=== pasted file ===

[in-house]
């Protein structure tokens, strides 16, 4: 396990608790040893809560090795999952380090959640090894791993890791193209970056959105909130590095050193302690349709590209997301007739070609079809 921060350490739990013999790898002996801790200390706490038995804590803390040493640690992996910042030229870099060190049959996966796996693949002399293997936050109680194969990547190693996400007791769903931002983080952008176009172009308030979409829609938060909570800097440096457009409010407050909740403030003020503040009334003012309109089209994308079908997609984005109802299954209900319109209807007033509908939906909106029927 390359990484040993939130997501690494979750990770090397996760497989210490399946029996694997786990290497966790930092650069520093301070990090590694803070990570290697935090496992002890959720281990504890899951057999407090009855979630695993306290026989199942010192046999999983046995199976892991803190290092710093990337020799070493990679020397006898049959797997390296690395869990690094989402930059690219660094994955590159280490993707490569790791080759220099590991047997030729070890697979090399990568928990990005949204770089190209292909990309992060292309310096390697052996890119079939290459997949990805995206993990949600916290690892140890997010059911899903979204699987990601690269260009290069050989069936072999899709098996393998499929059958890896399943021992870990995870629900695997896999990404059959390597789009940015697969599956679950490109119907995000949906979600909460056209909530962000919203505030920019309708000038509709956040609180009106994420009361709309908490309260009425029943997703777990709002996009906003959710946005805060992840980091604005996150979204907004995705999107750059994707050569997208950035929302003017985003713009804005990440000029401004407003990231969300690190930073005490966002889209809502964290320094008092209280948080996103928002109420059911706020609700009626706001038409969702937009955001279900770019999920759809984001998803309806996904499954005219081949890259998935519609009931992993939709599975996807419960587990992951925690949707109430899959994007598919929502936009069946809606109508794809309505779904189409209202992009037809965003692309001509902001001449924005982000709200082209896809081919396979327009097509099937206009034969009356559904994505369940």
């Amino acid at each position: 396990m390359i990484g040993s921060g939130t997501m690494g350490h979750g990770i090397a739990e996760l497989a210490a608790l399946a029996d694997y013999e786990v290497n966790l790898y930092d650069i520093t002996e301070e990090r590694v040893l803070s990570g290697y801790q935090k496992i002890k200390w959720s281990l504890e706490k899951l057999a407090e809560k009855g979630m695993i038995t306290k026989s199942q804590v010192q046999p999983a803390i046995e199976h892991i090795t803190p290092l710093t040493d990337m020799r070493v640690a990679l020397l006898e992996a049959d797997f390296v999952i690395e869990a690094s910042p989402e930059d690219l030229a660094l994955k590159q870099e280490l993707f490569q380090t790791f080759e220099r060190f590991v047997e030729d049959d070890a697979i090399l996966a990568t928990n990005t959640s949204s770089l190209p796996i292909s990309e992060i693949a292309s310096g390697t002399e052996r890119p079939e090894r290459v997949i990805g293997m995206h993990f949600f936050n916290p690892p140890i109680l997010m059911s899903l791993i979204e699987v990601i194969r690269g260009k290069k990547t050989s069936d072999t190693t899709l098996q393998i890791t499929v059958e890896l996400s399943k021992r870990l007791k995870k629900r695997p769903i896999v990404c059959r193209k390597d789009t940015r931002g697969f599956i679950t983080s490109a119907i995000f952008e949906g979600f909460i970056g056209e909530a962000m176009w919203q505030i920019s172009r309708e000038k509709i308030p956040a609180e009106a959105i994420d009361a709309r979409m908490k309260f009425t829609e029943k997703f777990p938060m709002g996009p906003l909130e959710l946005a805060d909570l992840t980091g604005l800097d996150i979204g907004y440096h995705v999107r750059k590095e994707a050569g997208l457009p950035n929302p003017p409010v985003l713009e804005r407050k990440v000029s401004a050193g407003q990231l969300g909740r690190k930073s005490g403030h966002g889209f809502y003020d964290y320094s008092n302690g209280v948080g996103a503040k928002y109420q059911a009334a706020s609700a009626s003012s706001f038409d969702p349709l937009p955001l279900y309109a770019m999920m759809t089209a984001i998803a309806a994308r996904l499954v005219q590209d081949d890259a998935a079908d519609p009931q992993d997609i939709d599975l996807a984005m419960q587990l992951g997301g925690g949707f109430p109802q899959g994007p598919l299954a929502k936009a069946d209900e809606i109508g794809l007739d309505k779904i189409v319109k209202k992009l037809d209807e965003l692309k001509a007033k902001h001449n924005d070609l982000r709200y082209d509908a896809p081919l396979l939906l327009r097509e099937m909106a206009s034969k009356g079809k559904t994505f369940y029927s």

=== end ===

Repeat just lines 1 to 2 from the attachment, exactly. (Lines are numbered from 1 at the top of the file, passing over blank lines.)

[in-house]
């Protein structure tokens, strides 16, 4: 396990608790040893809560090795999952380090959640090894791993890791193209970056959105909130590095050193302690349709590209997301007739070609079809 921060350490739990013999790898002996801790200390706490038995804590803390040493640690992996910042030229870099060190049959996966796996693949002399293997936050109680194969990547190693996400007791769903931002983080952008176009172009308030979409829609938060909570800097440096457009409010407050909740403030003020503040009334003012309109089209994308079908997609984005109802299954209900319109209807007033509908939906909106029927 390359990484040993939130997501690494979750990770090397996760497989210490399946029996694997786990290497966790930092650069520093301070990090590694803070990570290697935090496992002890959720281990504890899951057999407090009855979630695993306290026989199942010192046999999983046995199976892991803190290092710093990337020799070493990679020397006898049959797997390296690395869990690094989402930059690219660094994955590159280490993707490569790791080759220099590991047997030729070890697979090399990568928990990005949204770089190209292909990309992060292309310096390697052996890119079939290459997949990805995206993990949600916290690892140890997010059911899903979204699987990601690269260009290069050989069936072999899709098996393998499929059958890896399943021992870990995870629900695997896999990404059959390597789009940015697969599956679950490109119907995000949906979600909460056209909530962000919203505030920019309708000038509709956040609180009106994420009361709309908490309260009425029943997703777990709002996009906003959710946005805060992840980091604005996150979204907004995705999107750059994707050569997208950035929302003017985003713009804005990440000029401004407003990231969300690190930073005490966002889209809502964290320094008092209280948080996103928002109420059911706020609700009626706001038409969702937009955001279900770019999920759809984001998803309806996904499954005219081949890259998935519609009931992993939709599975996807419960587990992951925690949707109430899959994007598919929502936009069946809606109508794809309505779904189409209202992009037809965003692309001509902001001449924005982000709200082209896809081919396979327009097509099937206009034969009356559904994505369940």